New hotels banned in ancient Bagan

New hotels banned in ancient Bagan

Hotel construction has been halted in Bagan, as the Burmese government renews its pursuit of World Heritage Status for the national landmark.

A representative from the President’s Office, Soe Thein, said that while the government is committed to the preservation of the site, it could not dismiss construction agreements signed by the previous government.

Soe Thein blames the previous military regime for the construction of unsightly and potentially damaging hotels in the heart of the ancient complex, which, according to the Burmese government’s application to UNESCO, boasts over 2,500 individual temples, built between the 10th to the 14th centuries AD.

Over 20 years ago, the then Burmese government sanctioned the building of high-rise hotels in the heart of the ancient site, such as the 61-meter high Palace Tower Hotel. A viewing tower of a similar height, a golf course and a highway, cutting through the middle of the complex, also blight the otherwise picturesque location.

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“Bagan Archeological Area and Monuments”, UNESCO’s official name for the site, has been on the “UN Heritage Site Tentative List” since 1996, when the military regime dropped their efforts for heritage listing after the UN’s cultural agency, which funds conservation efforts on hundreds of the world’s most prominent historical sites, asked for the government’s commitment to transparent maintenance and administration plans.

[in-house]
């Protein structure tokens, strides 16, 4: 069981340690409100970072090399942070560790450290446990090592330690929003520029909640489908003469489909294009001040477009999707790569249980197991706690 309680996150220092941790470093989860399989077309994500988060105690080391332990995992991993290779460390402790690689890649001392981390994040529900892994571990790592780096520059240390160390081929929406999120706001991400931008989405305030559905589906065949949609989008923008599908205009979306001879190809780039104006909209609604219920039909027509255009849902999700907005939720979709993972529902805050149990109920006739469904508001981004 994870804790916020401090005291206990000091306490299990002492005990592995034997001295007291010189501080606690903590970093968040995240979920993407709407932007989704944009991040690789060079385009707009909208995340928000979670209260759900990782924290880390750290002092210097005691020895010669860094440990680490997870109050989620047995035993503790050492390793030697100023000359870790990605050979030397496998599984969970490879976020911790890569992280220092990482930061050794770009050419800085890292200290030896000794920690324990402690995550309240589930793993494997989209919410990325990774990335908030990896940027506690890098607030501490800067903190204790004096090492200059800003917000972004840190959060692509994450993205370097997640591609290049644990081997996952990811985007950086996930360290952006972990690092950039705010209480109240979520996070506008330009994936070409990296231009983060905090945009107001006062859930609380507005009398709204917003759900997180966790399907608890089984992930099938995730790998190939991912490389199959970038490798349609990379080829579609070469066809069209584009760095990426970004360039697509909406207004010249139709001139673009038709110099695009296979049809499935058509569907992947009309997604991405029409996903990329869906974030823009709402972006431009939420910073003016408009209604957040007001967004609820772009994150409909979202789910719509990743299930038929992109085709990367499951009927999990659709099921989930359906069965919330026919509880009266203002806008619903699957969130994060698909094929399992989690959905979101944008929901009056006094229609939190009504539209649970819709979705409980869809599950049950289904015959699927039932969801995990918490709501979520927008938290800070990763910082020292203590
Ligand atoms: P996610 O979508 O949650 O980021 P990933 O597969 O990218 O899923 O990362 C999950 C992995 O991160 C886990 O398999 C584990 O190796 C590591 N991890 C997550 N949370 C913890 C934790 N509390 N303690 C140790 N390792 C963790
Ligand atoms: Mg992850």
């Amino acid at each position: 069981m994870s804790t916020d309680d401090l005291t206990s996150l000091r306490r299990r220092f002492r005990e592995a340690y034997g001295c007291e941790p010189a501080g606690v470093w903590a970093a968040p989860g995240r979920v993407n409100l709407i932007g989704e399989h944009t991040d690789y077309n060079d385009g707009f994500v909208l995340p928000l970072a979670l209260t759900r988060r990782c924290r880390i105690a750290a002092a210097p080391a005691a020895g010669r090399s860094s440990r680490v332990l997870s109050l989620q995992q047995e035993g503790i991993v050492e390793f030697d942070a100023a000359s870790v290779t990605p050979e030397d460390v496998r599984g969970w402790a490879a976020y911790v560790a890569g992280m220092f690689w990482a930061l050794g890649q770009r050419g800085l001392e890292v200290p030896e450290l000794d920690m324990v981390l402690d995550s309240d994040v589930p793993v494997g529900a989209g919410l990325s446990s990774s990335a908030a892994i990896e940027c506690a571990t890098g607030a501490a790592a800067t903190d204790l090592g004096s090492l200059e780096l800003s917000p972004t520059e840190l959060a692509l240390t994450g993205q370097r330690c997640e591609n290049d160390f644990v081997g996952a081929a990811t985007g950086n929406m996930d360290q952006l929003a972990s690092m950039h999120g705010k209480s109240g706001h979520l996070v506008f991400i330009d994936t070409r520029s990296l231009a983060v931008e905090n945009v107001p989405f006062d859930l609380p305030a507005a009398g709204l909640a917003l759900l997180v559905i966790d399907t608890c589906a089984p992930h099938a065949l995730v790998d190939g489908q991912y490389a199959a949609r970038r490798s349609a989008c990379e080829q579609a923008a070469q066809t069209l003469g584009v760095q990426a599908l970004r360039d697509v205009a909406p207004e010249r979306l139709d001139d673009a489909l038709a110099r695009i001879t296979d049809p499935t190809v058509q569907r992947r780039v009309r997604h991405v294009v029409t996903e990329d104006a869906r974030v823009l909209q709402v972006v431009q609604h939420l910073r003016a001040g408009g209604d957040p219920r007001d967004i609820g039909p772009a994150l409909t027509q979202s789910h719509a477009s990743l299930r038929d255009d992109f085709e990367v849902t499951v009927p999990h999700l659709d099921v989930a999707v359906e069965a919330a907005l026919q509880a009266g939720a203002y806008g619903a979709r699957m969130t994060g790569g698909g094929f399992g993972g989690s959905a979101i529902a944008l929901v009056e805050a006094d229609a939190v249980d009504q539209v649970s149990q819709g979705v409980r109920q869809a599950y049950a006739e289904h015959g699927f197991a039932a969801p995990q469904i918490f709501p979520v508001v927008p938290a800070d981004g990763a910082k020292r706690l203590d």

The use of modern materials and a lack of adherence to the original architectural style in maintenance work over time has invited criticism from UNESCO and held up a World Heritage Listing.

Currently, there are four hotel zones in and around the ancient city, which incorporate 75 hotels, motels and guesthouses. Seventeen hotels are currently under construction, with plans for a fifth hotel zone in the drafting stage.

It is estimated that around 200,000 tourists visited Bagan in 2013, a figure that could be increased exponentially as Burma gears up for a tourism boom in the coming years.

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